+ CategoryInfo         : InvalidOperation: (:) [New-Object], MethodInvocationException
 + FullyQualifiedErrorId : ConstructorInvokedThrowException,
Microsoft.PowerShell.Commands.NewObjectCommand

Why? The COM object cannot be instantiated? But eDOCS works just fine in the Windows Explorer via the DM Extensions!?

Looking up the COM class in the Window Registry, I dawned upon me: I was using a 64-bit PowerShell Integrated Script Editor (ISE) session to run a script that uses an interop to a 32-bit only COM API! Opening the 32-bit PowerShell editor and running the script now resulted in:

Libraries: SAMPLELIB

Success!

I later found out that there is a separate setup file for installing the 64-bit eDOCS COM API as well. With the 64-bit eDOCS DM COM objects installed, a 64-bit PowerShell session can use the eDOCS COM API as well.

And even logging on to a DM Library and searching for a document works:

$PDCLogin = New-object Hummingbird.DM.Server.Interop.PCDClient.PCDLoginClass
$rc = $PDCLogin.AddLogin(0, 'SAMPLELIB', 'ADMINISTRATOR', 'myvoiceismypassword')
if ($rc -ne 0)
{
   throw $PDCLogin.ErrDescription
}

$rc = $PDCLogin.Execute()
if ($rc -ne 0)
{
   throw $PDCLogin.ErrDescription
}

# Get the login token ("DST")
$dst = $PDCLogin.GetDST()
Write-Host "DST is `"$dst`""

# -------------------------------------------------------------------------------
# PCDClient.PCDSearch (Search document(s)):
# Search, retrieve result rows and release the results
$obj = New-object Hummingbird.DM.Server.Interop.PCDClient.PCDSearchClass
# Set the login token
$obj.SetDST($dst)
$obj.AddSearchLib('SAMPLELIB')
$obj.SetSearchObject('def_qbe')
$returnProperties = 'docname', 'docnum', 'AUTHOR_ID'
$returnProperties | foreach { $obj.AddReturnProperty($_) }

$rc=$obj.Execute()
if ($rc -ne 0)
{
  throw $obj.ErrDescription
}

# Gather the results
while ($obj.NextRow())
{
  $searchResults = @{}
  $returnProperties | foreach { $searchResults.Add($_, $obj.GetPropertyValue($_)) }

  # Output the search results
  $searchResults
}

$obj.ReleaseResults()

// Note that the $PDCLogin and $obj objects should be released using
//  [System.Runtime.InteropServices.Marshal]::FinalReleaseComObject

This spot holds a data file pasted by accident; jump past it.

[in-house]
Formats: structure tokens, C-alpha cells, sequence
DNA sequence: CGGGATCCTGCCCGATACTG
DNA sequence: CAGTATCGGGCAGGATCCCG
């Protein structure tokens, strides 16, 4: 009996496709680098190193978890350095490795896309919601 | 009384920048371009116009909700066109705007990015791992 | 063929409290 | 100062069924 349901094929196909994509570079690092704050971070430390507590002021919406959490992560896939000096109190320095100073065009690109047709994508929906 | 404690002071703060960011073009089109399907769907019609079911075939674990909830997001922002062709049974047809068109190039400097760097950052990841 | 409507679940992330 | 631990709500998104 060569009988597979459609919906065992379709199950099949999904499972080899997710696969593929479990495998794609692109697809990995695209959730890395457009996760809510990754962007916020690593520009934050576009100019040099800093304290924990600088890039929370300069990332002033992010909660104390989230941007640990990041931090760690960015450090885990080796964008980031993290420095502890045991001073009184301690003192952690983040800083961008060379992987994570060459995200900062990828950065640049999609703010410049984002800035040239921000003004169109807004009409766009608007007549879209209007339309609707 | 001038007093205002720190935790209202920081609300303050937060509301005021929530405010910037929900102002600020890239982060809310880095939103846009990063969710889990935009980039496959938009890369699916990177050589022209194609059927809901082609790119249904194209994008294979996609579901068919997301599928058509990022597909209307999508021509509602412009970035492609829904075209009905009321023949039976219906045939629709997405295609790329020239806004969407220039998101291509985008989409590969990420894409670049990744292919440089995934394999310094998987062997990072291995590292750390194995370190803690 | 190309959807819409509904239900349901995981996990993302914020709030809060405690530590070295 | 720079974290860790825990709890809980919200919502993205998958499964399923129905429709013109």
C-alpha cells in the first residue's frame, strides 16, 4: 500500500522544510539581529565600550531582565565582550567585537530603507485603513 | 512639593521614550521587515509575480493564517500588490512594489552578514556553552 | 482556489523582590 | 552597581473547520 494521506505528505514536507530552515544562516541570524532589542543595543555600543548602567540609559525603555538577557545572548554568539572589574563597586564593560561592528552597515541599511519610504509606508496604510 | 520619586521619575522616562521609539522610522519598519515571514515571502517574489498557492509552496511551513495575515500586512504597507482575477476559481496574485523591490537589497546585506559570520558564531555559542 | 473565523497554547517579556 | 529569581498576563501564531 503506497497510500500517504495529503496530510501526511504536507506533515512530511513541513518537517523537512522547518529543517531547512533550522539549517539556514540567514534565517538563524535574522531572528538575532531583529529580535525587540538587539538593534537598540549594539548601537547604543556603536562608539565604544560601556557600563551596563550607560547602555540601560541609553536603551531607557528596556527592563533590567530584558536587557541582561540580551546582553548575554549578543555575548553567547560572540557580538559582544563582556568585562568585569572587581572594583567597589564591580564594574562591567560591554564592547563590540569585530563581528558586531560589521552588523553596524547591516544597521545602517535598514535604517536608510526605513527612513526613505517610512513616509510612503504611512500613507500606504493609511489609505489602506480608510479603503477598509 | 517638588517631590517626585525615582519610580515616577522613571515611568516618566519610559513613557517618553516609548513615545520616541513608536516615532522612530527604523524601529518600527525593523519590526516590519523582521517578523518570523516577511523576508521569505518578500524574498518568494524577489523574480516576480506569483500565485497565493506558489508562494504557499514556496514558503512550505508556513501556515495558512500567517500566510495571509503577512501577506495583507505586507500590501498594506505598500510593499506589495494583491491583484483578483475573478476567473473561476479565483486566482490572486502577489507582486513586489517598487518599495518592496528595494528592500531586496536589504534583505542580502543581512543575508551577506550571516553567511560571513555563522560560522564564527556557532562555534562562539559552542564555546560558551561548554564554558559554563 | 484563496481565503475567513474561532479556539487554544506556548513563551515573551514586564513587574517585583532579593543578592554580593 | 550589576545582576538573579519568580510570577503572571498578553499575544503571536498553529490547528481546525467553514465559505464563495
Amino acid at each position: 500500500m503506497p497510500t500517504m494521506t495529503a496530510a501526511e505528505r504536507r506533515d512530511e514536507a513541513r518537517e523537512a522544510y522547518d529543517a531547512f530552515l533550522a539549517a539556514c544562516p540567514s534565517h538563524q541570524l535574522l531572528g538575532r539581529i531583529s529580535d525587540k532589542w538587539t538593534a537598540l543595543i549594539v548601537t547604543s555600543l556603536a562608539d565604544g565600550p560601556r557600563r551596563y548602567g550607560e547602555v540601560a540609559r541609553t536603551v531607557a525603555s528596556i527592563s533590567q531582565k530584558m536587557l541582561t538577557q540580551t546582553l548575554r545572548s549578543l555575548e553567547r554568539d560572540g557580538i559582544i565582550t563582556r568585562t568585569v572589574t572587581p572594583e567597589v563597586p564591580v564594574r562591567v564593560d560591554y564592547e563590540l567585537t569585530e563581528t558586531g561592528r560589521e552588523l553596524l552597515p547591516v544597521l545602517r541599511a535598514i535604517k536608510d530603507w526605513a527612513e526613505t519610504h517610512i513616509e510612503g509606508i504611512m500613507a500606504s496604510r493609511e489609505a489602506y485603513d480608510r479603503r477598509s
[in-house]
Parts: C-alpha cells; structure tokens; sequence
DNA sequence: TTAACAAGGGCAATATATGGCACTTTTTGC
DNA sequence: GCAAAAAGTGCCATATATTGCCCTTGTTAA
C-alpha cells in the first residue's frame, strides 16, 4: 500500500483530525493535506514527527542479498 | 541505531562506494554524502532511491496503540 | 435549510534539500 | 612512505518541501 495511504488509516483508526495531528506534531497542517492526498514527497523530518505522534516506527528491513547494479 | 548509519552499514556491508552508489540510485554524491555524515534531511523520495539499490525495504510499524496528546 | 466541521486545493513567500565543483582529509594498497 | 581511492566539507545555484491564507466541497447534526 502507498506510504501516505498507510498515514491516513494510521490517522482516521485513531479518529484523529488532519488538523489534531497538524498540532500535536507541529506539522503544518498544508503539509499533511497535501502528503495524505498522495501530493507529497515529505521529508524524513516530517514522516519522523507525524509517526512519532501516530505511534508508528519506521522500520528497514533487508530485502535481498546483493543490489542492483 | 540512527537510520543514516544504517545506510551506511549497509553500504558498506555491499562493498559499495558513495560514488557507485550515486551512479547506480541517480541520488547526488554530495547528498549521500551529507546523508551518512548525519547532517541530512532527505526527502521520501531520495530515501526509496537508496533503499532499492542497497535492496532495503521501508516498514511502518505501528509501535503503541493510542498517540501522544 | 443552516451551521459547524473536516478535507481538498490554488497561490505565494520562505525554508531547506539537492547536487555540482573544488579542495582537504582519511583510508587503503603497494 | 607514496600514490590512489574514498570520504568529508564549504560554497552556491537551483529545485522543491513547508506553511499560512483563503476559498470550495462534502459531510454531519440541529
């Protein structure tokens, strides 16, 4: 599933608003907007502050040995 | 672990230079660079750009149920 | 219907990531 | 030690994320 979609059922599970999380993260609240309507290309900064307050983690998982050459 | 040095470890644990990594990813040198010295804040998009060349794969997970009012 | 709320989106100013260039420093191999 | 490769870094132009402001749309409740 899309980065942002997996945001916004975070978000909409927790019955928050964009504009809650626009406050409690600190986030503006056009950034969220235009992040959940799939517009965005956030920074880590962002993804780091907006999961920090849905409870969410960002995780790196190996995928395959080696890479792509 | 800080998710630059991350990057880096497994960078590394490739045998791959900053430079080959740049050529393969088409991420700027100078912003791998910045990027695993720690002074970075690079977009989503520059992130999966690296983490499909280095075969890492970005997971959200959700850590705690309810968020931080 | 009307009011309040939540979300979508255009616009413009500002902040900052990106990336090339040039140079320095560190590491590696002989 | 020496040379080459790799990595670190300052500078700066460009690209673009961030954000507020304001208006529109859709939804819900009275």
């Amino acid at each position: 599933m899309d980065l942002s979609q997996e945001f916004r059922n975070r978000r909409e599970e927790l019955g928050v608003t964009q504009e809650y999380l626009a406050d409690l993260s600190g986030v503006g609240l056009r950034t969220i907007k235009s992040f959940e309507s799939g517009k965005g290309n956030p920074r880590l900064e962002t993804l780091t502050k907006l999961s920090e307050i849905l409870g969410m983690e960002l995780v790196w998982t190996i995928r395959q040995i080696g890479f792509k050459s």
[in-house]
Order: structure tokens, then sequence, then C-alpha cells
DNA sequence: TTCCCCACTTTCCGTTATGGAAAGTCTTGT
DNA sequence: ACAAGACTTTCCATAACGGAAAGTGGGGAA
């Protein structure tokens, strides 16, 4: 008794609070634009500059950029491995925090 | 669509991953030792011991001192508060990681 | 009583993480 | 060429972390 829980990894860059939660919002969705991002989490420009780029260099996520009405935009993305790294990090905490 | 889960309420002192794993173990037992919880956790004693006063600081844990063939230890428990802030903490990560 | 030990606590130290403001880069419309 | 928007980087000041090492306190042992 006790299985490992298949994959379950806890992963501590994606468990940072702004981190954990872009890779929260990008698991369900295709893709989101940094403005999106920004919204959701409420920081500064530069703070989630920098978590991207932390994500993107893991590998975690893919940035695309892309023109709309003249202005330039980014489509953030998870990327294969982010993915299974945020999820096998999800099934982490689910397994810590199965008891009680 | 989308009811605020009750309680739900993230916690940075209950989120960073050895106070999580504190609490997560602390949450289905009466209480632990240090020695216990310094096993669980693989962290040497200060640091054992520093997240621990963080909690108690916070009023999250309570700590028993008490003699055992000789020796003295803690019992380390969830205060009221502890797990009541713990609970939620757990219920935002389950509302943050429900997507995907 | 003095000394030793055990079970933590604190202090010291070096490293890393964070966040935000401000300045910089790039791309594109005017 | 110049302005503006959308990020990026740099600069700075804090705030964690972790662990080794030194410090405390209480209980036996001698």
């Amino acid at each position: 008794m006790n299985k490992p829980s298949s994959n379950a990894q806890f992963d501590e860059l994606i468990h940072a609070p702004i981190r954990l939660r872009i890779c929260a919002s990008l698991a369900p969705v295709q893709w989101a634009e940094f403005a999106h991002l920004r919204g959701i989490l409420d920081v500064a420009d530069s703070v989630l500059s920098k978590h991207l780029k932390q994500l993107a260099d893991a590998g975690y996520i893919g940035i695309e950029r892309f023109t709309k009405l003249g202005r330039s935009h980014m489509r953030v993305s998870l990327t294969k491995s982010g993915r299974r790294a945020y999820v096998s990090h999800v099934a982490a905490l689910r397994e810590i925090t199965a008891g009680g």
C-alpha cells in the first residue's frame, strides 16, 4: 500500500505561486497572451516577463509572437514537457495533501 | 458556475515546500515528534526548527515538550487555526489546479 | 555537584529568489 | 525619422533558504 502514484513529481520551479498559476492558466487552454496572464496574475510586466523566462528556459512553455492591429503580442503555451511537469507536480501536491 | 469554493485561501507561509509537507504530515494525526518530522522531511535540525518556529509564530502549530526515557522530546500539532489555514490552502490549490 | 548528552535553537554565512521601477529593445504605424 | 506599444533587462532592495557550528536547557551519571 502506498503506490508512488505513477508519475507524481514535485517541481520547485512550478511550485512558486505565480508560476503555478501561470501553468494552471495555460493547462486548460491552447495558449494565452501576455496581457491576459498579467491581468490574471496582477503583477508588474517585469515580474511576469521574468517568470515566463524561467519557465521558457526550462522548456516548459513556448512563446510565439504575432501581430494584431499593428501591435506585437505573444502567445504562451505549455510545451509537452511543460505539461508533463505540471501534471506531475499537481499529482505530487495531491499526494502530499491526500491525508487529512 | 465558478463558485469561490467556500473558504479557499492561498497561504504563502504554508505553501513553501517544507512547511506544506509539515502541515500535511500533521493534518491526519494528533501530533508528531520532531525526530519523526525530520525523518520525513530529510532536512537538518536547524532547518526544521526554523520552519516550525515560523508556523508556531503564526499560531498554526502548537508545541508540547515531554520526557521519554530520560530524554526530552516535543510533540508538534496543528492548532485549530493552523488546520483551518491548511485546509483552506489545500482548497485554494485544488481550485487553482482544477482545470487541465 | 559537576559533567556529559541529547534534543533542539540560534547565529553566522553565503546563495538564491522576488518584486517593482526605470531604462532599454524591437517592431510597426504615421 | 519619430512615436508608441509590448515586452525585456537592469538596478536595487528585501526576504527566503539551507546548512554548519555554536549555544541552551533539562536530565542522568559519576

//

Other methods in the eDOCS API get, put, lock, unlock and update document registrations, or do enumerations on objects.

At first sight, the eDOCS API seem to be pretty low-level: you have to do multiple API calls in sequence to do something like registering a document in the document management system. It would be nice to have some high-level ‘business’ methods on top of this low-level API.

One thing I absolutely don’t like about the eDOCS COM API (or eDOCS) is the lack of discoverability. If you know Get-Help, Get-Command and Get-Member, you can find out anything about PowerShell commands or concepts. Even error messages help you discover. With eDOCS, you’re punished with ‘One or more properties are missing‘ with no clue what is missing or wrong in a call. Or it returns an HR error code, with ‘good luck finding out what mishappened’!

Concluding

Discovering the eDOCS COM API is one thing, using the APIs to discover the eDOCS DM workings is another. eDOCS is a complex product to master and it takes several API calls to accomplish something. Finding out why a call is returning an error or failing is a royal pain. The eDOCS API seems to be pretty low-level and lacks discoverability.

However, I am fortunate to have several eDOCS-knowledgeable colleagues, among one really good at harnessing the API into business functionality in C# code. This is also my guide in learning to use the eDOCS API properly.

PowerShell helps me to interactively discover the eDOCS COM APIs and work out proper method calling order to accomplish something. I think it is putting PowerShell to great use.

I’ve prepared the PowerShell code for eDOCS API samples at the GitHub site of The ONE: https://github.com/TheONESolutions/PuttingPowerShellToGoodUse.Samples

Next in the series: eDOCS DM has another API to discover: a WCF web service.

Disclaimer

This work is not affiliated with, maintained, authorized, endorsed or sponsored by the eDOCS DM vendor OpenText. eDOCS DM is a trademark of OpenText. All other names and/or marks listed in this article are the property of their respective owner. Victor Vogelpoel works for The ONE as a technical consultant.

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Author: Victor Vogelpoel

Dad, SharePoint technical specialist, PowerShell architect, photographer and just a guy whose life happens while trying planning it.

One thought on “Putting PowerShell to good use: discovering the OpenText eDOCS COM API

  1. Pingback: Putting PowerShell to good use: discovering the OpenText eDOCS WCF API | Victor Vogelpoel